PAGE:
Machaut is best known for being the link between the "new art" of music innovated by Philippe de Vitry (1291-1361) and the style of composition of the later middle ages. Vitry's compositional system is based upon the enormous range of musical expression made possible by new notational techniques explained in his treatise, Ars nova (c. 1322). Machaut used these notational devices and existing poetic forms to create a new and distinct sound in his compositions, having a lasting influence on the next two generations of composers.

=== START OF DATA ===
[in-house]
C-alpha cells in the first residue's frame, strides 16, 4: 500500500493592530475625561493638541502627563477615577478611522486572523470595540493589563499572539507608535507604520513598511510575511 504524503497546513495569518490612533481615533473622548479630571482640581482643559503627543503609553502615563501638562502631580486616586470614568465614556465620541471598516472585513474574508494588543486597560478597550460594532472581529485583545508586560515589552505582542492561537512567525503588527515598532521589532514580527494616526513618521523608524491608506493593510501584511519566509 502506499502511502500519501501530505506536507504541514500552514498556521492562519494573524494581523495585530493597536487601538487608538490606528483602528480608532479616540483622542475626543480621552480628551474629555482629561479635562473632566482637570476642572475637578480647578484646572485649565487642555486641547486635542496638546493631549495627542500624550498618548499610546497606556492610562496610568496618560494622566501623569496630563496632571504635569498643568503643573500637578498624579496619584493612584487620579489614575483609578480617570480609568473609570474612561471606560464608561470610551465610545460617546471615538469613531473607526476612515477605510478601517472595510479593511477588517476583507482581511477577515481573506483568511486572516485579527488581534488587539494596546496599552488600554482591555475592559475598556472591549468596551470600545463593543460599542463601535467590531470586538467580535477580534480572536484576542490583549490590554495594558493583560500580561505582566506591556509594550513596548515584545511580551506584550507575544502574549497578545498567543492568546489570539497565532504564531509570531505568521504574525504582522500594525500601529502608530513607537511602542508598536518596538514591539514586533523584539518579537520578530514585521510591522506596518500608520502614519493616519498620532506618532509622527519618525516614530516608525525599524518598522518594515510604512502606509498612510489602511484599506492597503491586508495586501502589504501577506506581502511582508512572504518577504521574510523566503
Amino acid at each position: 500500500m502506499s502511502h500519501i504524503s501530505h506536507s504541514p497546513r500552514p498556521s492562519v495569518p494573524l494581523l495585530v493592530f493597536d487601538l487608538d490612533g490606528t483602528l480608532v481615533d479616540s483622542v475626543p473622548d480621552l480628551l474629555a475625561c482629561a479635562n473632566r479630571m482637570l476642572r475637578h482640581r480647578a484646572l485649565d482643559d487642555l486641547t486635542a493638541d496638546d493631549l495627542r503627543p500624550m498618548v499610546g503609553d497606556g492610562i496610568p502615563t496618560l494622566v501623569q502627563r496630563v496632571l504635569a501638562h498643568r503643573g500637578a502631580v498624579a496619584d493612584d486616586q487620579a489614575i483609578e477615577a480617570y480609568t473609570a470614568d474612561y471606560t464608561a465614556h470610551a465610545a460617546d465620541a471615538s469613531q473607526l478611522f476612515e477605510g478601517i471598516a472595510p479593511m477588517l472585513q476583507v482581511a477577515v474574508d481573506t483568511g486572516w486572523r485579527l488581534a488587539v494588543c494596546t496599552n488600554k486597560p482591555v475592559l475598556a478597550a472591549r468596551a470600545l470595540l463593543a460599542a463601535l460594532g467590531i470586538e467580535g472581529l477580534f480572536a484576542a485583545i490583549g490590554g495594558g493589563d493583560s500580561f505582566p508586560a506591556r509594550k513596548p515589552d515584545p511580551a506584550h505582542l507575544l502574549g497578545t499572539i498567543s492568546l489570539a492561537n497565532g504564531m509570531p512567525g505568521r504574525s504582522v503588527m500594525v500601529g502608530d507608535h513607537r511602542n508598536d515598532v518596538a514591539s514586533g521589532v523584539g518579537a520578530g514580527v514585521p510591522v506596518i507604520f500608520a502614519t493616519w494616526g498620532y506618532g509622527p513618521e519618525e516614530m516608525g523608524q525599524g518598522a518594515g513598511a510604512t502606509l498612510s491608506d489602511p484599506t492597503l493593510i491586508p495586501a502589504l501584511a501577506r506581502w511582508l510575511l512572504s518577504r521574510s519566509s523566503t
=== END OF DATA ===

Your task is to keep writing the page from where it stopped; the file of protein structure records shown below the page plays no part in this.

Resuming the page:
The isorhythmic motet, a musical genre based on borrowed plainchant melodies or fragments and organized into rhythmic and melodic groups, had steadily gained prominence as a formula since its conception in the twelfth century. Until the 1330's, this form was a lyric genre, often in the vernacular with multiple texts, with literary themes such as love and fortune. Two examples are the motets Quant en moy vint premierement / Amour et biauté parfaite / Amara valde and Qui es promesses de Fortune / Ha! Fortune trop sui mis ling de port / Et non est qui adjuvet. In the 1340's, this practice changed. The multiple texts and the Latin tenors remained, but the texts of the upper voices became more political, with motets dedicated to particular persons or in honor of certain events. The motet Felix virgo, mater Christi / Inviolata genitrix / Ad te suspiramus gementes et flentes is a prayer for peace to the Virgin Mary after the siege of Reims by the English during the Hundred Years' War. Martyrum gemma latria / Diligenter inquiramus / A Christo honoratus is a motet in honor of St. Quentin, probably written for the Collegiate Church of St. Quentin Vermandois. One motet that serves both lyrical and honorary functions is Trop plus est bele que biauté / Biauté parée de valour / Je ne sui mie certeins d'avoir amie. This motet is unusual because, although it is a late period motet, the upper voices sing vernacular texts. The tenor is also not a piece of Latin plainchant, but probably a French song tune. In addition, the tenor is not truly isorhythmic, but organized like a rondeau. Scholars conjecture that the style of text setting and the rhythmic organization of this piece reflect Machaut's mature style, circa 1350, and that the song may have been intended as a memorial benediction to Bonne of Luxembourg. Machaut consistently places this motet last in his manuscripts highlighting the final "Amen" in the text.